by Coach Sam
Pull buoys are a great tool for beginning and advanced swimmers alike. These floating training devices can be used in a variety of formats and functions to both aid and advance a swimmer’s ability. For simplicity’s sake, I’ll refer to it for use while working on freestyle.
When choosing to purchase a pull buoy, I would recommend any of the soft foam formed versions over the two cylinders and a rope type, like what Purdue has. If do you have to use one of these, make sure that the rope is adjusted so the buoy nestles comfortably against the legs, but does not move or wiggle as you swim down the pool.
Types of pull buoys. Image credit: swimming.about.com
The basic function of the pull buoy is to allow the legs to float without kicking allowing the swimmer to focus entirely on their arm strokes. The buoy should be as high as is comfortable between the legs and the swimmer should not kick. Kicking with a pull buoy in place often leads to a habit of kicking from the knees so that the buoy remains in place. If it is found that the legs are dragging with the buoy in place, recheck the head and torso position and see if the problem can be corrected through rebalancing either by looking down at the bottom of the pool, or pressing the chest into the water.
Beginning swimmers, especially triathletes who race with wetsuits, can become too dependent on the buoy to keep their body position, often saying, “I don’t kick during a race, I don’t need to in my workouts”.
Using the buoy should really only ever take up 30% of the workout at the most; swimming should take the majority of the time and distance, while kicking, pulling and drills should generally be in the minority. A good body position without our swimming toys is the foundation for a fast and efficient swim, but using those toys can help the body learn what that position feels like, and that is a good thing!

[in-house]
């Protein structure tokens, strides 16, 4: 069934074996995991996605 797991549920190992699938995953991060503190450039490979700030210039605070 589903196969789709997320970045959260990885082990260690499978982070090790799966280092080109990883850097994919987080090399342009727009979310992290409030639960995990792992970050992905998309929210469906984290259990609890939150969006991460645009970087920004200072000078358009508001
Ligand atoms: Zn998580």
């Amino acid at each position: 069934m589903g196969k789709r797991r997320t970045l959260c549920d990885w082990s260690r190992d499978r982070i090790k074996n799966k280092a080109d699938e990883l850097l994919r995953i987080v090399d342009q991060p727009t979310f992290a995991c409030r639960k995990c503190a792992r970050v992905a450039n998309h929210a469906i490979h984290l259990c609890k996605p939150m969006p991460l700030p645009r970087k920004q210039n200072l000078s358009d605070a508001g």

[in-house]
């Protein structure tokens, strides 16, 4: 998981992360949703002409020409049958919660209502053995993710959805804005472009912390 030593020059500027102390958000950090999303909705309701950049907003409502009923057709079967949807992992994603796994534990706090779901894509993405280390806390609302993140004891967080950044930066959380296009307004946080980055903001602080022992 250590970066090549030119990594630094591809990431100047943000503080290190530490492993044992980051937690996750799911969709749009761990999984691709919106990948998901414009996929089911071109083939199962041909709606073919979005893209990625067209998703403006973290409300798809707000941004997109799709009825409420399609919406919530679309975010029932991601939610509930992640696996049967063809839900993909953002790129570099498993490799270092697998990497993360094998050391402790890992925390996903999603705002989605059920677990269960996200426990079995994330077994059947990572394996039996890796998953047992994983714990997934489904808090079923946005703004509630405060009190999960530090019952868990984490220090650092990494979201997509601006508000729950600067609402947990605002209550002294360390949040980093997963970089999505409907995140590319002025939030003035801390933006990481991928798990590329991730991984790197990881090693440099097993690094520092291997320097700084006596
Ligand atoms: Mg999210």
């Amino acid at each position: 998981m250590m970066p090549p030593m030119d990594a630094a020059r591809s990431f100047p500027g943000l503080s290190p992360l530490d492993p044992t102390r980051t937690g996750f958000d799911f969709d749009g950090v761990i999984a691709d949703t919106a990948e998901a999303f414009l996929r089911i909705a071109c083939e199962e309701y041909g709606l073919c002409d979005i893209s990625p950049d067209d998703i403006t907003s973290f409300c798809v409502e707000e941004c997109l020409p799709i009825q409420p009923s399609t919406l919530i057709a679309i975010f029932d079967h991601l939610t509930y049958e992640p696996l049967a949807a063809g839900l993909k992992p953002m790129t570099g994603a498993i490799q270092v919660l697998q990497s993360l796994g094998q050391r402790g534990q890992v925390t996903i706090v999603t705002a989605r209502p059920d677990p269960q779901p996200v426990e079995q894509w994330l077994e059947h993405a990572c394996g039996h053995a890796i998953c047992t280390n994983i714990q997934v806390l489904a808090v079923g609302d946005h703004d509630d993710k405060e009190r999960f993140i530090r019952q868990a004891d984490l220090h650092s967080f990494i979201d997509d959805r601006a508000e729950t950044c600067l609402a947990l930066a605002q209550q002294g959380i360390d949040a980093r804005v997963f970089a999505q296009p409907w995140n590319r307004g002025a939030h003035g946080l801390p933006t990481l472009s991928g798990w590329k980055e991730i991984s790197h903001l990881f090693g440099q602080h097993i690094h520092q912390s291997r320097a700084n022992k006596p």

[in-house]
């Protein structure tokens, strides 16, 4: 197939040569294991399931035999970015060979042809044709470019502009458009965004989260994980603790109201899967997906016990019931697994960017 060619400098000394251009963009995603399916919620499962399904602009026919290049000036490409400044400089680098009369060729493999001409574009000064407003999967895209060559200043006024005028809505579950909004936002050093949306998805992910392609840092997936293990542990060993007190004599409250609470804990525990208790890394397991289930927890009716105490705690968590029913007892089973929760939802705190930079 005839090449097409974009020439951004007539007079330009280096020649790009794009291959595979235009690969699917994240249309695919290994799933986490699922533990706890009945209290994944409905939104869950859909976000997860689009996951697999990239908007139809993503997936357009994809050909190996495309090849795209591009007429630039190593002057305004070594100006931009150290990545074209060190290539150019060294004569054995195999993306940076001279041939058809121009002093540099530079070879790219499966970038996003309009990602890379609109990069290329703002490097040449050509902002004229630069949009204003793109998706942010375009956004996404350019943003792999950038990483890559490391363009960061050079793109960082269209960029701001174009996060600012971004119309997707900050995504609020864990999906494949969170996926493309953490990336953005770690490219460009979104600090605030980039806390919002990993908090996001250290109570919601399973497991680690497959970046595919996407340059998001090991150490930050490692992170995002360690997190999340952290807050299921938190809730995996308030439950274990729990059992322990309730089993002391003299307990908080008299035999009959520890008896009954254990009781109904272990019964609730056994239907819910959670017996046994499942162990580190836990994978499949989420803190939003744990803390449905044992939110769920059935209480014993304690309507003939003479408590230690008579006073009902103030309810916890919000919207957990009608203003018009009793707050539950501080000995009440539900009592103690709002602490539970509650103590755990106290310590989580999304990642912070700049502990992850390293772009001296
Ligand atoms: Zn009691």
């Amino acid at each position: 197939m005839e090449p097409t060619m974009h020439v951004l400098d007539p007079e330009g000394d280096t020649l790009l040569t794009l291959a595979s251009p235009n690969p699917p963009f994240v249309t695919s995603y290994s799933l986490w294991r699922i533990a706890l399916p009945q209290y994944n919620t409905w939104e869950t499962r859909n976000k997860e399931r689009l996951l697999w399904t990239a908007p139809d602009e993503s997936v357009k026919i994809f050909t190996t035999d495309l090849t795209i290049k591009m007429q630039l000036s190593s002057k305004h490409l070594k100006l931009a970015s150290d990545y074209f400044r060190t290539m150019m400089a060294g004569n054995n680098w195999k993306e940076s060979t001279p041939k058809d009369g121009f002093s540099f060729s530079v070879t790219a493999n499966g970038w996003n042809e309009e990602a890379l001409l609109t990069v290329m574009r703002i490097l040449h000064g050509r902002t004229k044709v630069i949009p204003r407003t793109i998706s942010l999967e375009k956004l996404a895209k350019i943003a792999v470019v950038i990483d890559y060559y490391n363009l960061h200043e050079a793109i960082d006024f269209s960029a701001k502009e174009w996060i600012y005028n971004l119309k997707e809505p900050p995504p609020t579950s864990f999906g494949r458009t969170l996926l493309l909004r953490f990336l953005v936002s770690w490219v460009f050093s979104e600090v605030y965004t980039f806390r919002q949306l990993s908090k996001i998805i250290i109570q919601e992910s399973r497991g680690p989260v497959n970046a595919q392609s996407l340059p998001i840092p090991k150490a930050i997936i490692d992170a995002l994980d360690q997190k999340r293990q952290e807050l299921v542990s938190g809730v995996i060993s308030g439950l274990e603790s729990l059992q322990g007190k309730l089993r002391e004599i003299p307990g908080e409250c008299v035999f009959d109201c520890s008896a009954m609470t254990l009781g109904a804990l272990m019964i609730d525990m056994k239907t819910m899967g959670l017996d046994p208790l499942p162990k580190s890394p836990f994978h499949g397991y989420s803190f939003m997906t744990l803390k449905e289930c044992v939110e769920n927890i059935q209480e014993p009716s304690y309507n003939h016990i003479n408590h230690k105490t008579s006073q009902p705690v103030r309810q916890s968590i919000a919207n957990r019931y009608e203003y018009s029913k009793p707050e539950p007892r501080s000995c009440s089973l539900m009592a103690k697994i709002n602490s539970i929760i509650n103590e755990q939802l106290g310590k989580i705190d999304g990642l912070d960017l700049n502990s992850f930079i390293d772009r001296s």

Swimming with the buoy allows the swimmer to concentrate on their stroke and body rotation. With the extra buoyancy, a swimmer now has extra energy to focus on the catch, pull, and finish of the arm stroke.
Because the feet are still with a pull buoy, body rotation becomes dependent entirely on core strength and can show inefficiencies in the swimmer’s form. As coaches, we are looking that the rotation occurs around the spine like an axis and the feet don’t waggle side to side behind the body like a shark’s tail. Keep the core engaged and work to be on the edge of your body as you pull through.
Another drill to do with the pull buoy is to switch its position. Place the buoy between the knees or ankles to create a different feel and balance to work with. Finis also makes a pull buoy that is designed to go between the ankles and is much easier to hold in place since it attaches onto the ankles.
The Finis Axis buoy is easy to hold in place because it attaches to both ankles. Image credit: finisinc.com
A pull buoy is an excellent tool to help any level of swimmer improve their technique and power. When used correctly and regularly, the buoy can build core strength, stroke awareness, and an appreciation for a consistent kick, leading to a stronger and faster swim.